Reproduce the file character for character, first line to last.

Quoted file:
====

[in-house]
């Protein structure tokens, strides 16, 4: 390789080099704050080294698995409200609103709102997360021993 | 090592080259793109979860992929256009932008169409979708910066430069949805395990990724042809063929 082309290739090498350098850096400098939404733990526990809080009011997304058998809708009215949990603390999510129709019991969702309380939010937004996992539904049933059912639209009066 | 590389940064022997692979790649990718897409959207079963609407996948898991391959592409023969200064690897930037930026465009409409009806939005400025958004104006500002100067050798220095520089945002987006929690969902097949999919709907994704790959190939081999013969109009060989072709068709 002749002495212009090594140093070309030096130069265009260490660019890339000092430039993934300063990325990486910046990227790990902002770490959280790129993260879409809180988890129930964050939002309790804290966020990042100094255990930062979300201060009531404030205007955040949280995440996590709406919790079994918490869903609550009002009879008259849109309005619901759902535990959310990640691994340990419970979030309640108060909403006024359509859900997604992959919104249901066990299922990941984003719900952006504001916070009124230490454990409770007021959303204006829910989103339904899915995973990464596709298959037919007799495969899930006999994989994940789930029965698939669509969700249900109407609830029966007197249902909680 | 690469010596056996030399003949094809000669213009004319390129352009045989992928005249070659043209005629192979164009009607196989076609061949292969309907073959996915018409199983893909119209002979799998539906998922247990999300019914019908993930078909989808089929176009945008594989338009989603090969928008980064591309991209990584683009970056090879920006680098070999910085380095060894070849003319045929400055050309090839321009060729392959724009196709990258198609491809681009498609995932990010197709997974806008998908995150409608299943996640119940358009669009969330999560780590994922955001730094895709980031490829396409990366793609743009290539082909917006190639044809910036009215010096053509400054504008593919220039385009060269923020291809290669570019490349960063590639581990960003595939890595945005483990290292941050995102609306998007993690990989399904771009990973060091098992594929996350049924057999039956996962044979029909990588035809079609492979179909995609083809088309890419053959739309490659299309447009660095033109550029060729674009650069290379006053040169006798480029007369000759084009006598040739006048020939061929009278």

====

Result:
[in-house]
């Protein structure tokens, strides 16, 4: 390789080099704050080294698995409200609103709102997360021993 | 090592080259793109979860992929256009932008169409979708910066430069949805395990990724042809063929 082309290739090498350098850096400098939404733990526990809080009011997304058998809708009215949990603390999510129709019991969702309380939010937004996992539904049933059912639209009066 | 590389940064022997692979790649990718897409959207079963609407996948898991391959592409023969200064690897930037930026465009409409009806939005400025958004104006500002100067050798220095520089945002987006929690969902097949999919709907994704790959190939081999013969109009060989072709068709 002749002495212009090594140093070309030096130069265009260490660019890339000092430039993934300063990325990486910046990227790990902002770490959280790129993260879409809180988890129930964050939002309790804290966020990042100094255990930062979300201060009531404030205007955040949280995440996590709406919790079994918490869903609550009002009879008259849109309005619901759902535990959310990640691994340990419970979030309640108060909403006024359509859900997604992959919104249901066990299922990941984003719900952006504001916070009124230490454990409770007021959303204006829910989103339904899915995973990464596709298959037919007799495969899930006999994989994940789930029965698939669509969700249900109407609830029966007197249902909680 | 690469010596056996030399003949094809000669213009004319390129352009045989992928005249070659043209005629192979164009009607196989076609061949292969309907073959996915018409199983893909119209002979799998539906998922247990999300019914019908993930078909989808089929176009945008594989338009989603090969928008980064591309991209990584683009970056090879920006680098070999910085380095060894070849003319045929400055050309090839321009060729392959724009196709990258198609491809681009498609995932990010197709997974806008998908995150409608299943996640119940358009669009969330999560780590994922955001730094895709980031490829396409990366793609743009290539082909917006190639044809910036009215010096053509400054504008593919220039385009060269923020291809290669570019490349960063590639581990960003595939890595945005483990290292941050995102609306998007993690990989399904771009990973060091098992594929996350049924057999039956996962044979029909990588035809079609492979179909995609083809088309890419053959739309490659299309447009660095033109550029060729674009650069290379006053040169006798480029007369000759084009006598040739006048020939061929009278």